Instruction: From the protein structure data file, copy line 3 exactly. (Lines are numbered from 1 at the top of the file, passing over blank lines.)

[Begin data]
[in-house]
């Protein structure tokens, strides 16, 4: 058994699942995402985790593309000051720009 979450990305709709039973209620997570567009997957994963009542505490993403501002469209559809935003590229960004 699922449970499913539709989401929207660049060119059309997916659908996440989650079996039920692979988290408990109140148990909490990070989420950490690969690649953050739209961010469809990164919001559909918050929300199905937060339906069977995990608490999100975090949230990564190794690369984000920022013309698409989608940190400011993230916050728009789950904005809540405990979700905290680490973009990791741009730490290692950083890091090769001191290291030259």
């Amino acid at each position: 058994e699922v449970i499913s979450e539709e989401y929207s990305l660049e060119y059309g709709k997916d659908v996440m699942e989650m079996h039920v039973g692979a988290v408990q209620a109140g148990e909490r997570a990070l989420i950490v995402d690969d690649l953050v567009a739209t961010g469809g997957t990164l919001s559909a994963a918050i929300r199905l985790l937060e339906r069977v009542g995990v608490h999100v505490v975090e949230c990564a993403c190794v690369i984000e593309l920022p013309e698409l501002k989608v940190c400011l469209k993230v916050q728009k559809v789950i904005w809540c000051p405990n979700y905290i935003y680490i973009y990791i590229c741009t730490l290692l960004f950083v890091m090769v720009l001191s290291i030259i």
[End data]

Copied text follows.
């Amino acid at each position: 058994e699922v449970i499913s979450e539709e989401y929207s990305l660049e060119y059309g709709k997916d659908v996440m699942e989650m079996h039920v039973g692979a988290v408990q209620a109140g148990e909490r997570a990070l989420i950490v995402d690969d690649l953050v567009a739209t961010g469809g997957t990164l919001s559909a994963a918050i929300r199905l985790l937060e339906r069977v009542g995990v608490h999100v505490v975090e949230c990564a993403c190794v690369i984000e593309l920022p013309e698409l501002k989608v940190c400011l469209k993230v916050q728009k559809v789950i904005w809540c000051p405990n979700y905290i935003y680490i973009y990791i590229c741009t730490l290692l960004f950083v890091m090769v720009l001191s290291i030259i």